He was also the shortest player ever named Southeastern Conference Player of the Year, and only the second player of any size to also win the league’s Defensive Player of the Year award.
Asked if he took pride in being the smallest AP All-American in more than 60 years, Ulis said, “A little bit of pride.”
Then he added, “Not much, because I don’t really look at it as I’m trying to be the best shortest player to ever play the game. I want to be the best in general.”
Before his first UK game, Ulis proved to his teammates that he could stand up to bigger players in college and beyond.
UK teammate Marcus Lee, who credited Ulis with “coordinating most of our doing” this past season, recalled the first impression Ulis made. Thereafter, Lee had no doubts.
“Because the first time I met him he tried to fight DeMarcus Cousins, the biggest person I ever met,” Lee said of that pickup game before the 2014-15 school year.
Ulis had many memorable moments this past season. He exuded a will to win in losses at Kansas and against Indiana in the NCAA Tournament.
His get-with-it shove of freshman Skal Labissiere at UCLA will live in Kentucky basketball lore.
“The best floor general that I’ve ever coached … ,” Calipari said in a statement. “He coached the team this season as much as I did, and I’m proud to say that.”
Of course, Ulis was not Calipari’s first choice to join his long line of stellar point guards: Derrick Rose, Tyreke Evans, John Wall, Brandon Knight and Marquis Teague. But when Emmanuel Mudiay signed with SMU, Calipari turned to Ulis.
Payne, whom Ulis referred to as “Uncle K.P.,” led Kentucky’s recruiting effort.
“He wanted Tyler a long time,” James Ulis said. “He just had to convince Cal.”
Asked if size made Calipari hesitate, the elder Ulis said, “Exactly.”
Once convinced, Calipari made it clear from the start that he did not want Tyler Ulis to think of himself as a four-year college player. Ulis did not think of himself as such.
“I expected two years at the most,” he said.
His father recalled Ulis writing a paper as a second- or third-grader in which students were to explain what they wanted to do when they grew up.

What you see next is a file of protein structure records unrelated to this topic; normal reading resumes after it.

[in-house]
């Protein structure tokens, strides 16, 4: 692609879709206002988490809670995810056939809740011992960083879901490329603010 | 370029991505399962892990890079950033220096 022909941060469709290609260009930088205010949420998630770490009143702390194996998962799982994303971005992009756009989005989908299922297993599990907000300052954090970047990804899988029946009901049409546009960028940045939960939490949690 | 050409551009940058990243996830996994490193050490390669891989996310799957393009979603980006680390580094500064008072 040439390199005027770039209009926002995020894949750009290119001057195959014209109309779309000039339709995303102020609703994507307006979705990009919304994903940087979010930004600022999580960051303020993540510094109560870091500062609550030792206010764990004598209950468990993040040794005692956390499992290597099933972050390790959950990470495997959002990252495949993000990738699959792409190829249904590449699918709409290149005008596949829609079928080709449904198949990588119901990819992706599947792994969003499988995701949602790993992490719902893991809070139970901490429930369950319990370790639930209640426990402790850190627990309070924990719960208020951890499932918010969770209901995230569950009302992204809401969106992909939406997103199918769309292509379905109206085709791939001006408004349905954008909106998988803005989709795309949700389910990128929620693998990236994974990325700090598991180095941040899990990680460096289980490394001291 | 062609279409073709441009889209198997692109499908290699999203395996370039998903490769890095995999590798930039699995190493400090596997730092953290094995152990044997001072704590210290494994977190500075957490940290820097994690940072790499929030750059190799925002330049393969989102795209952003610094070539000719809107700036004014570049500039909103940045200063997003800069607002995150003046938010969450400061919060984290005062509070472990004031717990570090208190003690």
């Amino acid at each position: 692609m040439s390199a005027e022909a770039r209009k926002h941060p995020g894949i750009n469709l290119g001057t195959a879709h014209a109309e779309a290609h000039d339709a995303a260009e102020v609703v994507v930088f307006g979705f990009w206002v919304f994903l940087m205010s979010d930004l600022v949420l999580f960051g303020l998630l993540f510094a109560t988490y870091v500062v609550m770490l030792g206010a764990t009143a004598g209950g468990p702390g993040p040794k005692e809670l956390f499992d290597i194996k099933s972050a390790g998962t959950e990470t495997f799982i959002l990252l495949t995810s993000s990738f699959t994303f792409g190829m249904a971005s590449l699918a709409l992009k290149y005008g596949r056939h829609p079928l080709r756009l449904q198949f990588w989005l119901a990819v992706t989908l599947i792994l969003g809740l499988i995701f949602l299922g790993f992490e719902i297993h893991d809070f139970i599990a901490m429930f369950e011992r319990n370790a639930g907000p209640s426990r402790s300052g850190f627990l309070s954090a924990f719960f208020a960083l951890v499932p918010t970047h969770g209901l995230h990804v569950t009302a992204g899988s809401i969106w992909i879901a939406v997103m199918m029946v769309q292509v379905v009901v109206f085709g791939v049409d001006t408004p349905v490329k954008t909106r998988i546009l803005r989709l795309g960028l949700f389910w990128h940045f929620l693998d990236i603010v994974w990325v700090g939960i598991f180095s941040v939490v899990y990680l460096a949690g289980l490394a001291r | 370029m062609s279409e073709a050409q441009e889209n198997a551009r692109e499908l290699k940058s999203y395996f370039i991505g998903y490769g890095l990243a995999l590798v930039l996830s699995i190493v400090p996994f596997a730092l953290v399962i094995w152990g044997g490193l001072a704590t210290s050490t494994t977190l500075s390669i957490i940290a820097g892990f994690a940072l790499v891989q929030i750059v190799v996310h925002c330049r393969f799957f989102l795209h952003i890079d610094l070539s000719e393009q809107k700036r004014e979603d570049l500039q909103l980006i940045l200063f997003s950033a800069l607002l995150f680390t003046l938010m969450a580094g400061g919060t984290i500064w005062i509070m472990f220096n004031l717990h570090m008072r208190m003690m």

“I’m going to be a NBA player down the road,” James Ulis said his son wrote. “Every step he’s taken, he said he’d do it. College All-American. Lead a big-time college program. He said he’d make the NBA. That’s the next step.”
Before the season, ESPN analyst Dick Vitale wondered aloud if more playing time would equal more chances for opponents to exploit Ulis’ size.
Vitale became a convert. “He can play for me any day of the week, man,” Vitale said late in the season. “He is a giant when the rock is in his hand.”
Ulis not only played more minutes, he played an astounding number of minutes: 39 or more in 14 games. That included never leaving the floor in seven games, including three overtime games (at Kansas, and twice against Texas A&M).
Before the season, Calipari said he needed Ulis on the floor. But the UK coach wondered about the workload for a player asked to run the offense and spearhead the defense as a tenacious on-ball defender. “You can’t play that way for 38 minutes,” Calipari said. “I’d like to keep him out there, but I just can’t see it.”
Ulis averaged 36.8 minutes, the most for a UK player since Tom Parker (37.9) in 1971-72.
At what amounted to a farewell news conference, Ulis thanked God, Calipari and Kentucky fans.
Asked about his legacy, Ulis said, “I feel like the fans like me a lot more because I’m smaller.”
As media laughter subsided, Ulis added, “I’m happy for that.”